Canadian content - Part 2

In a similar fashion to music on the radio, the CRTC regulates television programming. When it comes to private television, Canadian stations must achieve a yearly Canadian content level of 60% overall during the day (from 6AM to midnight) and 50%, measured during the evening broadcast period (from 6PM to midnight). CBC must ensure that at least 60% of its overall schedule, measured during the day (from 6AM to midnight) is Canadian.

Unfortunately, much of these requirements are being fulfilled by low-cost news, current affairs and talk programs in off-peak hours during which it is unlikely to attract a large audience, freeing up other time-slots for American network programming.

Based on bbm measurements, for the week ending May 17, 2009, only four of the 30 most watched shows in Canada were Canadian. These shows included two NHL playoffs games (ranking at #14 and #27), the CTV Evening News (#20) and the CTV National News (#23).

In contrast, 23 of the top 30 watched shows on Québec's French television were local productions. "America's Got Talent" was the first of the seven imported American productions dubbed for French television; it ranked at #4. It was followed by "Desperate Housewives" (#10), "The Biggest Loser" (#19), "So You Think You Can Dance" (#20), "Monk" (#21), "Criminal Minds" (#25) and "Dr. House" (#26).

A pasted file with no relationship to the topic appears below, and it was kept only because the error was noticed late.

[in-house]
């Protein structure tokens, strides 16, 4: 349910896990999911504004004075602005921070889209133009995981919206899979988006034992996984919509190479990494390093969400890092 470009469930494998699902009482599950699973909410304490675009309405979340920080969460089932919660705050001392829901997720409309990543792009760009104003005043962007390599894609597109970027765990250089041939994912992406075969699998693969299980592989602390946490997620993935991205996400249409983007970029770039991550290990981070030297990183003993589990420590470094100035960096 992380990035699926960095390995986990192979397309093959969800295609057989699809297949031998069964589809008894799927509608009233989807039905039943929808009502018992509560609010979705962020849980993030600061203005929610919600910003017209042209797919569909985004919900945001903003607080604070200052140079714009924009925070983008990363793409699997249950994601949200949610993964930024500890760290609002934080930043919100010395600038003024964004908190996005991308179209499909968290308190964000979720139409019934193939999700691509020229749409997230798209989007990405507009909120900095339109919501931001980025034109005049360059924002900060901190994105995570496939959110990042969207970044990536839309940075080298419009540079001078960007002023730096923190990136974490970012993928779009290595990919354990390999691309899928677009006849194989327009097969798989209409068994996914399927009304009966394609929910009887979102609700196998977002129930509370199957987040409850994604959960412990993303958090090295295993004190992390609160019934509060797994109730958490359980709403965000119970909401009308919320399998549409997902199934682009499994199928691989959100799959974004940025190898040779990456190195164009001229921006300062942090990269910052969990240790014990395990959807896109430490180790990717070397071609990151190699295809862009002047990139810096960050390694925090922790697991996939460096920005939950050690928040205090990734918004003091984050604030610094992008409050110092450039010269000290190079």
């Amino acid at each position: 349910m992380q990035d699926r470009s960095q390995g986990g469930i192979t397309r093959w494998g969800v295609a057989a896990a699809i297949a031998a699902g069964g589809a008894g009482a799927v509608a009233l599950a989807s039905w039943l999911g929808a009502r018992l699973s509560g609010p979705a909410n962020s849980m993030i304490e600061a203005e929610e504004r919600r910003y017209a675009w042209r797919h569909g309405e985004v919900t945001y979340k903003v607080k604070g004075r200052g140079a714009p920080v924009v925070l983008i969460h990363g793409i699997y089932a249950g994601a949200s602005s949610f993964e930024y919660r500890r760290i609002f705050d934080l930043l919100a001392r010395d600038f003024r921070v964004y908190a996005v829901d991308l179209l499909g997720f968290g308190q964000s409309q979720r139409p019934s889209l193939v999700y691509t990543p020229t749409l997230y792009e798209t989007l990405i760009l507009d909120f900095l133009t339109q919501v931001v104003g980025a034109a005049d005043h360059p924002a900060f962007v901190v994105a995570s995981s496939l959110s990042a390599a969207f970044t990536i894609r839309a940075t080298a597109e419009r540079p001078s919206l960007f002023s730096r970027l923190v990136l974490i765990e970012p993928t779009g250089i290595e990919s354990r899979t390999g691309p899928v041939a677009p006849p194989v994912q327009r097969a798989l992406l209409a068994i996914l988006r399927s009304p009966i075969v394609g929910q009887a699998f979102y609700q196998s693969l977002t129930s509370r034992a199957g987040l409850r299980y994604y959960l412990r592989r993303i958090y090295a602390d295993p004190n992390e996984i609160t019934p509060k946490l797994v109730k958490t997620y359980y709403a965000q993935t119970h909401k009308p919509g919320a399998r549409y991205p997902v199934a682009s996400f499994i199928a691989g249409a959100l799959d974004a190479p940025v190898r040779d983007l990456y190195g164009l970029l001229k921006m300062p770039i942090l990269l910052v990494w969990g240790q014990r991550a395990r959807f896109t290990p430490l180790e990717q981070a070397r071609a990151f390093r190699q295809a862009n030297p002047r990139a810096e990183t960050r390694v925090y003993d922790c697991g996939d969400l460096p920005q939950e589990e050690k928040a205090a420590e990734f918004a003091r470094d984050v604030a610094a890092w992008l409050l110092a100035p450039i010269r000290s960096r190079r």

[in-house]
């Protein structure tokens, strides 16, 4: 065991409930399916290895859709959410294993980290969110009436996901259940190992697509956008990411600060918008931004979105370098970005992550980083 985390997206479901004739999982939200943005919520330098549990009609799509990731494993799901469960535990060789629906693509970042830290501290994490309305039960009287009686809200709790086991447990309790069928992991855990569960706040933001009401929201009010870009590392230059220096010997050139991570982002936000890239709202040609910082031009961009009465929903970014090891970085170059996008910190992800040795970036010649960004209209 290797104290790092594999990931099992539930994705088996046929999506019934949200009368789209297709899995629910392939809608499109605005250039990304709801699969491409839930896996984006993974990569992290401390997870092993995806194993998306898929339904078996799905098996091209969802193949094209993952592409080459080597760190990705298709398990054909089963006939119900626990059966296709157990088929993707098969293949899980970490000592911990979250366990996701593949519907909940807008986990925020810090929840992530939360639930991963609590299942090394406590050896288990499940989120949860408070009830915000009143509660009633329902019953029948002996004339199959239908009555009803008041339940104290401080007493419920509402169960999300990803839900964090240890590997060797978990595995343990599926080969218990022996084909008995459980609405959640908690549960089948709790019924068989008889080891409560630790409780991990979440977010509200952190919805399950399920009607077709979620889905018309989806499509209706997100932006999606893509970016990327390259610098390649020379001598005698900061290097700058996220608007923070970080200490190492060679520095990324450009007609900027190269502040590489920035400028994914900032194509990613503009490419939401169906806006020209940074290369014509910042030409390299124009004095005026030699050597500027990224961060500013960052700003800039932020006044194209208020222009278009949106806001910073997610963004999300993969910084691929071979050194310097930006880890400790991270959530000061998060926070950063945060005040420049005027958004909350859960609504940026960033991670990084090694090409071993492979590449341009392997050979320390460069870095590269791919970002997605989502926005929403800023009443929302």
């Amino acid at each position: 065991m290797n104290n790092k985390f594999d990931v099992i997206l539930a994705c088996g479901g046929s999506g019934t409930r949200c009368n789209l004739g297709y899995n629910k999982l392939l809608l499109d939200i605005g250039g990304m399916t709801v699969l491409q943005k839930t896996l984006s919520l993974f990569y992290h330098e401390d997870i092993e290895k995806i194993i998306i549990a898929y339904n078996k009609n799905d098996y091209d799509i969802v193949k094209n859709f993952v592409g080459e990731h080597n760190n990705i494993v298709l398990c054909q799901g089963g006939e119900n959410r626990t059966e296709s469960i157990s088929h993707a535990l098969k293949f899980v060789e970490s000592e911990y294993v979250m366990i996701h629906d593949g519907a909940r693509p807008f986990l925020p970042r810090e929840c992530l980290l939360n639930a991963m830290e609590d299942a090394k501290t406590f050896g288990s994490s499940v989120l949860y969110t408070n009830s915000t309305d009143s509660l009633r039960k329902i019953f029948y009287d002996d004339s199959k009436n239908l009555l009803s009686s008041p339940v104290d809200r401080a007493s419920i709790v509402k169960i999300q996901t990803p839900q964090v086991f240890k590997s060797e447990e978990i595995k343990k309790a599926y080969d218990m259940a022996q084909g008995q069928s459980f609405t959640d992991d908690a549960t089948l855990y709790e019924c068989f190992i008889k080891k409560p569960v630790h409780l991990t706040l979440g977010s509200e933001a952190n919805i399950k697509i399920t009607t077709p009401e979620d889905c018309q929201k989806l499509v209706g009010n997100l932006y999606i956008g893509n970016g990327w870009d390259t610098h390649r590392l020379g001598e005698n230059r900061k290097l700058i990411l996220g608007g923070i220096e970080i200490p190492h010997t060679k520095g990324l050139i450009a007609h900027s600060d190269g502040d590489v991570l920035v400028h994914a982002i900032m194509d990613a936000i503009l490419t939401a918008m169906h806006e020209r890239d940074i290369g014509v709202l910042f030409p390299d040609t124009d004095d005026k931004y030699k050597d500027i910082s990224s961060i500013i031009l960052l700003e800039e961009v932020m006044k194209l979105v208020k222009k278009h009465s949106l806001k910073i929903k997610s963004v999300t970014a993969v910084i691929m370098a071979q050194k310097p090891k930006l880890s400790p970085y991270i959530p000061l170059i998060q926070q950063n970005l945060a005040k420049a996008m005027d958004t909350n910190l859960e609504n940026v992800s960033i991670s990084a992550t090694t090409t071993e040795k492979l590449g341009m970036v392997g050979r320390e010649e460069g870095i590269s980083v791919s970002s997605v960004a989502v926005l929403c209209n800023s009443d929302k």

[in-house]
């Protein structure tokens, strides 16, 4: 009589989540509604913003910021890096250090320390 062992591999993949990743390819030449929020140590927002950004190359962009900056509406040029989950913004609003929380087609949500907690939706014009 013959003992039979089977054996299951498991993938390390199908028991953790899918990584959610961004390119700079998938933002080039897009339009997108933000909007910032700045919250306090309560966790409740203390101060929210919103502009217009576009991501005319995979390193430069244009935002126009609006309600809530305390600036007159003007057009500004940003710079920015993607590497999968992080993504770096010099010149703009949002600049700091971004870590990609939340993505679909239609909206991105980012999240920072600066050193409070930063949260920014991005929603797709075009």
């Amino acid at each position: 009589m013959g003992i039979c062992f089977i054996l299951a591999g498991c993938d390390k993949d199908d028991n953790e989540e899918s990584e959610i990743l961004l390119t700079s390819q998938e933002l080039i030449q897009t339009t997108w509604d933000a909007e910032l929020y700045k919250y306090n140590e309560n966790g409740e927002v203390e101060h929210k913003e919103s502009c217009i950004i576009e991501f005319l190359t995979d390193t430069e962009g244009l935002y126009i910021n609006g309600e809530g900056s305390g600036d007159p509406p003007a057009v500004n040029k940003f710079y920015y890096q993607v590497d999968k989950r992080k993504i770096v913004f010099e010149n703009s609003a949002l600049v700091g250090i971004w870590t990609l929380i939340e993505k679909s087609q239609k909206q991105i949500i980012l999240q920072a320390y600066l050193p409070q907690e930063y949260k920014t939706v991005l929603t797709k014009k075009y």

Based on the number of viewers, the top three French shows fall within the top 30 most watched Canadian shows. If national ratings included French programming, Canadian shows in the top 30 would have increased from four to seven. This startling contrast between English and French watching habits has been consistent over the years.

On March 20, 1995, 4,098,000 people watched "La petite vie". That's more than half Québec's population and the Canadian record for the most viewers of a homegrown production. The program was unsuccessfully adapted by Télévision Suisse Romande, but other original shows have experienced success abroad. "Surprise sur prise" has had an important success in France where it ran from 1989 until 1998. More recently, "Les Bougon - c'est aussi ça la vie" has been adapted for French television as well. Its success or its failure remains to be seen.

Of all the original shows exported to other countries, the most successful has been and remains "Un gars, une fille". Created in 1997, the show has been exported to more than thirty markets around the world. In English Canada, CBC, CTV and Global Television refused the concept for being too audacious, according to the producer. The show ended up on Women's Television Network (WTN, now known as the W Network) and lasted two seasons.

1 comment:

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